It could be the hot summer air. It could be the fact that Joe Purdy has been popping up on my Pandora station more often than usual. It could be that I’ve reached a point in my life where I am constantly peeling back layers, feeling more exposed than I have in years. Regardless of the reason, skinny dipping has certainly been on my mind. As a Yooper and a bit of a free spirit, I’ve never found shame in stripping down to my birthday suit and plunging into open waters. In fact it’s one of my favorite things to do. From Marquette to San Pedro La Laguna. In my high school days and in my late twenties. After a long trek or to close off the evening. My skinny dipping adventures have not been isolated to a specific time, a specific place or a specific state of mind. They’ve just been. As I look back on all of my bare naked adventures, here are some of the highlights:
While living in Seattle I made frequent trips to LA to meet with clients and, more importantly, raise hell with good friends. June of 2011 was one of those times. It was a typical weekend, we hopped around Venice beach, indulged in few liquid toxins and somehow found ourselves near the pier at 2AM holding a bottle of wine that was strategically wrapped in a paper bag (read: classy). There Nate, Portia and I sat, sipping away and singing obnoxiously while we prepared ourselves to face the Pacific waves.
Out of nowhere two Englishmen approached us and shouted “oh, a bunch of Aussies!” I’m unsure of how they came to this conclusion, but lucky for me I had just returned from Australia … game on. For over an hour we fooled them with our broken Australian accents, trying not to burst into laughter or pee our pants. As time passed our acting abilities began to wear off. We no longer sounded like three Australians, rather a Southern bell, a Midwesterner and an Irishman. We needed a distraction. It was time to take this party to the ocean.
I stripped down with confidence and darted towards the water. Nate and Portia were just behind me, or so I thought. When my head emerged from the water I saw only one thing. One very naked, very unkempt Englishman running towards me. I ran as fast as I could in the other direction but the “jungle of love” wouldn’t stop chasing me. To his credit, he may have thought that skinny dipping was a game rather than a simple act of swimming in the absence of clothing. I learned a hard lesson that weekend: Never skinny dip with strangers.
In December of 2006 during one of my efforts to “save the world” I ventured off to Guatemala to chill with some extremely adorable orphans. On a typical day I worked for six to seven hours at the orphanage, met with my Spanish teacher for a two-hour lesson and used my evenings to explore Xela. While I was satisfied with my routine, New Years Eve was on the horizon and I was itching for a foreign adventure. As I hiked over to Casa Argentina to sign up for a three-day backing trip with Quetzeltrekkers it became apparent that this New Year’s Eve would be unlike any other. Little did I know that I’d be trading my high heels for flip-flops, my ball drop for a Shaman and my champagne for Gallo.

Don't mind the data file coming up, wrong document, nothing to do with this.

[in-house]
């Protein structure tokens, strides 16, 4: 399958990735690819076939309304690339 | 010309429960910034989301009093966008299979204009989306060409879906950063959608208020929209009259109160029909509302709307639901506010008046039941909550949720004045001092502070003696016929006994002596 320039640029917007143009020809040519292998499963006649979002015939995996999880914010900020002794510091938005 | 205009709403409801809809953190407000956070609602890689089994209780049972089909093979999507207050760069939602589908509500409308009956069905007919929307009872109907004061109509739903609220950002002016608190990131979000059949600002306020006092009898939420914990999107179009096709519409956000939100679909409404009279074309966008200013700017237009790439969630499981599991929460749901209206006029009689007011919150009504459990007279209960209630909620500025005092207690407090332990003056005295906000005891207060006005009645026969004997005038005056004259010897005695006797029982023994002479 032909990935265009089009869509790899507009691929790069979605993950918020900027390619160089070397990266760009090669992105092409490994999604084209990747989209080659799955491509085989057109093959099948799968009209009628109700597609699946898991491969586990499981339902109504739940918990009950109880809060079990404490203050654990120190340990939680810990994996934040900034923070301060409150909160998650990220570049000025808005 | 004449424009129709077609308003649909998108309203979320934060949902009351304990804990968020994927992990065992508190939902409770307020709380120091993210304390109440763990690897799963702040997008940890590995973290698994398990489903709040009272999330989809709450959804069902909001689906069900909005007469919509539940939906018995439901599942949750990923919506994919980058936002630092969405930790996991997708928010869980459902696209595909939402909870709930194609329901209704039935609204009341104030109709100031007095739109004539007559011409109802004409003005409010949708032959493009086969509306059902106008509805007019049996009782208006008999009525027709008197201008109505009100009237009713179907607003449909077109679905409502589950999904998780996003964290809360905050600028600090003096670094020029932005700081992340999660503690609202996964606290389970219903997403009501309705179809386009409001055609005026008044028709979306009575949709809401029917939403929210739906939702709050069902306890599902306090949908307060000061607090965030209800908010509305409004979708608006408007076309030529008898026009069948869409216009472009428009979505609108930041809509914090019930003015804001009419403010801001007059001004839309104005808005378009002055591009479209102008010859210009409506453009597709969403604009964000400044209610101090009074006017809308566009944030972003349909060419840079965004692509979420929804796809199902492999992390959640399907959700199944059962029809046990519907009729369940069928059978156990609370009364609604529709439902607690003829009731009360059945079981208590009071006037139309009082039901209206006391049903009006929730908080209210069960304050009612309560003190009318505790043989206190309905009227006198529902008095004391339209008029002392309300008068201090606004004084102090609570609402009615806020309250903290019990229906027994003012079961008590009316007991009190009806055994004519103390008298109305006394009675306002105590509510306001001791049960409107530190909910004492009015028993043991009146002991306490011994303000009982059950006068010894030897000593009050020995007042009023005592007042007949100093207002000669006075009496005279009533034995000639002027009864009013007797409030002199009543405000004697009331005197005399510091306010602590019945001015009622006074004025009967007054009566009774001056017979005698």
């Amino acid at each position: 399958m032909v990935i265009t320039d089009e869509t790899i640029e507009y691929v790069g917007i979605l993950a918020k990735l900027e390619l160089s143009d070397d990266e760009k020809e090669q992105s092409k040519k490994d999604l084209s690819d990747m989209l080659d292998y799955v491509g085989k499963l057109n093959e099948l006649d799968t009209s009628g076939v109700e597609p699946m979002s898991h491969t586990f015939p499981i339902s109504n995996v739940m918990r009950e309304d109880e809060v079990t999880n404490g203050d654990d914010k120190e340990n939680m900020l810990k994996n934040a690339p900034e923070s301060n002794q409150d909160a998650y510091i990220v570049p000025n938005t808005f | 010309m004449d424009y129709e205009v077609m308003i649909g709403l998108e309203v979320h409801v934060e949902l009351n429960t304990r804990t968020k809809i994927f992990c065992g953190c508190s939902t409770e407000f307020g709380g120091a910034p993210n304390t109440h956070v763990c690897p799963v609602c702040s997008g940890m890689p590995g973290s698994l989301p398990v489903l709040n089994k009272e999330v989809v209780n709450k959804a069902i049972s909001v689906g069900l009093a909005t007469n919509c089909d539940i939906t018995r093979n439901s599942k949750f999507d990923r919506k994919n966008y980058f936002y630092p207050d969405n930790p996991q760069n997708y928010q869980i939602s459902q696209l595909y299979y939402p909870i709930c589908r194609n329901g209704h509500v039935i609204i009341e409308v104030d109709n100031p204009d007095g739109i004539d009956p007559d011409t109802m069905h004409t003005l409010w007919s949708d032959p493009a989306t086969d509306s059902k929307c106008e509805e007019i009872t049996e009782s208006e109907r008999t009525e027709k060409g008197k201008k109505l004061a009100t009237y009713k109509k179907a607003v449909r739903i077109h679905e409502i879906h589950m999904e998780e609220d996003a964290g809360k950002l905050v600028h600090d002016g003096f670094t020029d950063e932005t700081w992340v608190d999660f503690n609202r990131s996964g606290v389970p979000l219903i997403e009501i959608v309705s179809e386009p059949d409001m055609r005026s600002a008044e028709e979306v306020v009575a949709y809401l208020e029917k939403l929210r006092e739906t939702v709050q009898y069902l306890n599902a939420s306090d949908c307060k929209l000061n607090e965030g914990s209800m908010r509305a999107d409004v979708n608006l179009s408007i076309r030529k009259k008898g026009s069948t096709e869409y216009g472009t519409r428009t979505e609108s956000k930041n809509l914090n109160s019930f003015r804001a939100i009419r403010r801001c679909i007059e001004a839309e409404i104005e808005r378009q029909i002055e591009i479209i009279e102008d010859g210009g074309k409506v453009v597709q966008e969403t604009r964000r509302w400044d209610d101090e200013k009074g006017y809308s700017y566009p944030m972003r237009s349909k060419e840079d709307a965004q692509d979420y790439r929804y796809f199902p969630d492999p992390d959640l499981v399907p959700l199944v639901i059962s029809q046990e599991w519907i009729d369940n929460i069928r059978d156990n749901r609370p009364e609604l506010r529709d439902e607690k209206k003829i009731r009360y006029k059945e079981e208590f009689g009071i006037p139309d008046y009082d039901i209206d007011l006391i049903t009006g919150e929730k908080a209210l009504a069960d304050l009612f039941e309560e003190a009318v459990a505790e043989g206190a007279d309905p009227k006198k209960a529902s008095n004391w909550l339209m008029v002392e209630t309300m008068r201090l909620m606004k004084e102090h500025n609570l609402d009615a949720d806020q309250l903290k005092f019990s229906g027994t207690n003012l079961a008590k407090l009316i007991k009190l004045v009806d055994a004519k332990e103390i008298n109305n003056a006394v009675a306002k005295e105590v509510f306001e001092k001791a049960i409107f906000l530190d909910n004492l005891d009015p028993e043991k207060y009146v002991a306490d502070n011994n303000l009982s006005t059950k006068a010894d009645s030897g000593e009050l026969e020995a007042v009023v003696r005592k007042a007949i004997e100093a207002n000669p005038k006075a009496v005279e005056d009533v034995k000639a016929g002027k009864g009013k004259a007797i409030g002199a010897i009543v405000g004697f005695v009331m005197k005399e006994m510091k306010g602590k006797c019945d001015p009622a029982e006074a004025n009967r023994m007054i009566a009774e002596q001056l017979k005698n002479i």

From Xela to San Pedro La Laguna, we wound our way through remote villages, climbed early for a volcano infused sunrise and made our way down “Indian’s Nose”. Like most good backpacking trips the terrain was challenging, the views were epic and our bodies were starting to acquire the perfect combination of dirt and sweat. As we made our descent Lake Atitlan was sparkling below. There was no question, when we arrived there, we were all going in. Nearly 50 feet from the shore and backpacks started falling, t-shirts were flying and everyone was running. An opportunity to skinny dip in what is claimed to be one of the most beautiful lakes in the world? Hell, yes.
It would be impossible to count the number of times that I’ve skinny dipped in the Great Lakes and having recently returned to the area my experiences only continue to multiply. From solo missions to thunderstorms, I’ve seen it all, while wearing nothing at all. The stories are endless, but one particular evening stands out.
It was July of 2010. Yoopers from all over the country had traveled back to Marquette to celebrate the birth of America and a matrimony among friends. It was one of those amazing summer nights where you could find more drunks at the Lower Harbor than at any other local watering hole. Posted up at Ty’s boat, we too were participating in the shenanigans. As the night went on people continued to trickle into Cinder Pond Marina, the coolers were stocked and our minds were slowly fading. Come 1AM my skinny dipping recruiting efforts (read: peer pressure) were in full swing. As I sat there pitching an epic twilight swim to everyone near the boat, something caught my eye. There at the marina lay an abandoned wheel barrow. Light bulb. It was one of those thoughts that I should have kept to myself, because the second it was vocalized there was no turning back.
Before I knew it myself and one other brave soul had squeezed into that wheel barrow with our friend Jason standing behind us. He was preparing to push us off of the dock and into the cold, polluted marina water. What a stupid idea; however, it worked. Our wheel barrow plunge created massive excitement across the crowd of intoxicated Yoopers. Suddenly everyone wanted in on the adventure. The floor of the boat, covered in clothes. Naked bodies, leaping from every direction. I’m sure we pissed off a handful of people that evening, but what a small price to pay for such a memorable night.
Day 10,127. Skinny dippin’, dippin’ girl.